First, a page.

View guyos's profile

guyos

9 posts in 2624 days


#7 posted 1259 days ago

Thanks for the replies, I will wedge the blade with a block of ood and try again.

guyos

-- guyos

View wb8nbs's profile

wb8nbs

136 posts in 1287 days


#8 posted 1259 days ago

My old Craftsman has half inch right handed threads FWIW. I have heard some are left hand. You should be able to suss it out by raising the blade and examining the threads on the arbor.

-- The only difference between men and boys is the price of their toys.

View Mike Gager's profile

Mike Gager

615 posts in 1862 days


#9 posted 1258 days ago

i think it depends if its left tilt or right tilt. mines a left tilt and its righty tighty lefty loosey

View BobG's profile

BobG

172 posts in 1556 days


#10 posted 1258 days ago

I can’t imagine a nut on a table saw working in reverse of the blade direction?? There are motors that run forward or reverse but, I have never seen a table saw set up that way.

-- BobG, Lowell, Arkansas--------My goal in life is to be the kind of person my dog thinks I am! Make more saw dust!!

View JasonWagner's profile

JasonWagner

523 posts in 1775 days


#11 posted 1258 days ago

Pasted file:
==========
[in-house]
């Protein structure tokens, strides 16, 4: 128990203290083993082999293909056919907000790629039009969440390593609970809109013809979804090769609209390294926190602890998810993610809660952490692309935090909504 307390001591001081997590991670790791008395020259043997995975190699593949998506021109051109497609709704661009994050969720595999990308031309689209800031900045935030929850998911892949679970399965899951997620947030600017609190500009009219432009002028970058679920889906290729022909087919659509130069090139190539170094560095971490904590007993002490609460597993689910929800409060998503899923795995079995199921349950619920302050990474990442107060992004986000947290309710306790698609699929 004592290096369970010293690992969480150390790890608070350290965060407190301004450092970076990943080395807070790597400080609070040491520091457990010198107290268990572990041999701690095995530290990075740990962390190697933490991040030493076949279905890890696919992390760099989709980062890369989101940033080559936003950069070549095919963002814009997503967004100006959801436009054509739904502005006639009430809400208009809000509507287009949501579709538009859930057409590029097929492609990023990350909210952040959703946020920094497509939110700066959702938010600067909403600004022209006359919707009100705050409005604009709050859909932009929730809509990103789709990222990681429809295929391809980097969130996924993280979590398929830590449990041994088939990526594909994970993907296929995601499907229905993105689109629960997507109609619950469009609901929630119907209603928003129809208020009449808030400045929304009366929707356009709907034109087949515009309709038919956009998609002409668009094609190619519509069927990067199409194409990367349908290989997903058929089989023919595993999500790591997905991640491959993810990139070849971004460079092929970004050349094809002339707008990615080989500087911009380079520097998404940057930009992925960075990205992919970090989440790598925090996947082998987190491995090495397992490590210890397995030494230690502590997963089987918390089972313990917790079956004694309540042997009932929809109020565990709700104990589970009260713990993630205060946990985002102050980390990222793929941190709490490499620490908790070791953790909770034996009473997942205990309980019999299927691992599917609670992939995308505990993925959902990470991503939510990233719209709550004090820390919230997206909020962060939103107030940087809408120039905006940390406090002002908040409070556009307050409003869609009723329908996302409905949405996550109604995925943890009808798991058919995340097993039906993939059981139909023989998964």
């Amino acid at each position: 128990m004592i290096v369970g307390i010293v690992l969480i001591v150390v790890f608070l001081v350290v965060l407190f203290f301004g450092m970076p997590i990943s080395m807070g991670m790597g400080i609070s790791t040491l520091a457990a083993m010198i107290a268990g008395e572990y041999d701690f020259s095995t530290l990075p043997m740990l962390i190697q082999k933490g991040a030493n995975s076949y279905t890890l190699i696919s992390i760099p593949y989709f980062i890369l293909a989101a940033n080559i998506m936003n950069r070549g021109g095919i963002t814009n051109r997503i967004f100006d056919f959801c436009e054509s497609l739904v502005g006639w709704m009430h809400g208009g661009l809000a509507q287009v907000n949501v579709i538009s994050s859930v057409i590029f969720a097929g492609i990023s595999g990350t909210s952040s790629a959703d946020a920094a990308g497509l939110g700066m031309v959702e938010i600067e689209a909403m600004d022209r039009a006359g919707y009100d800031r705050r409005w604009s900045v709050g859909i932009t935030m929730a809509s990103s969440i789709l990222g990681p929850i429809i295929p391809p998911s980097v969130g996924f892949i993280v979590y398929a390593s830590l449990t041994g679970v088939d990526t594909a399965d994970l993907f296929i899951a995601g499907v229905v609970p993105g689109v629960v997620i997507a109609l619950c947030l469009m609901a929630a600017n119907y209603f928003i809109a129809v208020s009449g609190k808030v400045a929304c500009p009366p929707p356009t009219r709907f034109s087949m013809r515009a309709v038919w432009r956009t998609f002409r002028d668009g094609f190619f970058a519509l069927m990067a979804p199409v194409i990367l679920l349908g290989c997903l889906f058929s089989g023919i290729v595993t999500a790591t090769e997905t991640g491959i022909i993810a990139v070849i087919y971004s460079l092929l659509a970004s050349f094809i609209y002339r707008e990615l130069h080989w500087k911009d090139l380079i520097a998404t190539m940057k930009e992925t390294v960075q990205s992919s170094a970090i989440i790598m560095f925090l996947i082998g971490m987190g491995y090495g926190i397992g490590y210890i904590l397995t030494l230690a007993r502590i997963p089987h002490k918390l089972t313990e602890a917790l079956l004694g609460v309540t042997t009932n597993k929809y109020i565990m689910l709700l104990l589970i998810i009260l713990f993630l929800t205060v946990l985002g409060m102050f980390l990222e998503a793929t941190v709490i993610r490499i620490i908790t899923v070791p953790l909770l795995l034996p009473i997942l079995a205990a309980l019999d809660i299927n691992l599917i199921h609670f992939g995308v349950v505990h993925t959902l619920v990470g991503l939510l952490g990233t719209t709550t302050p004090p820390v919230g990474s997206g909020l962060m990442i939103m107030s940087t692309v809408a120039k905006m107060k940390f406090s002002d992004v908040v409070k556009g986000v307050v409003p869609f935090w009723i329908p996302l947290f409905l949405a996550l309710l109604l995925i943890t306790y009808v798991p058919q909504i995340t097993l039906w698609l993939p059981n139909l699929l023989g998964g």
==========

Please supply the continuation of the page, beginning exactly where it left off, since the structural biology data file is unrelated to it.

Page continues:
You only need to snug the nut back on. I hold the blade with a towel and snug it and can use the same towel to hold the blade and remove the nut. You shouldn’t need to wedge a block of wood in there every time.

Doesn’t matter which tilt it is, if the blade is turning toward you then the nut will loosen by pulling toward you.

-- some day I hope to have enough clamps to need a clamp cart!

View ChuckV's profile

ChuckV

2373 posts in 2122 days


#12 posted 1258 days ago

The way that I remember the direction is that to remove the nut, I turn in in the direction that the blade rotates when cutting. So, on a left-tilt table saw, this will be CCW. On a right-tilt table saw, this will be CW, since the blade is mounted on the other side of the arbor. I have an older Dewalt RAS, and the rule still applies – it is CW to loosen.

Maybe there are exceptions somewhere.

-- “That it will never come again / Is what makes life so sweet. ” ― Emily Dickinson

View mstenner's profile

mstenner

57 posts in 1749 days


#13 posted 1258 days ago

Wow, you guys really know how to make this confusing.

To loosen the nut, stand in front of the saw, put the wrench on the nut, and pull it toward you.

They all work this way so that any time the blade begins to spin on the arbor during operation, it will tighten the nut rather than loosen it.

-- -Michael

View Jonathan's profile

Jonathan

2603 posts in 1645 days


#14 posted 1258 days ago

Michael, directly above, hit the nail on the head about why the nut spins the way it does regarding the arbor rotation.

-- Jonathan, Denver, CO "Constructive criticism is welcome and valued as it gives me new perspectives and helps me to advance as a woodworker."

Have your say...

You must be signed in to reply.

DISCLAIMER: Any posts on LJ are posted by individuals acting in their own right and do not necessarily reflect the views of LJ. LJ will not be held liable for the actions of any user.

Latest Projects | Latest Blog Entries | Latest Forum Topics

HomeRefurbers.com

Latest Projects | Latest Blog Entries | Latest Forum Topics

GardenTenders.com :: gardening showcase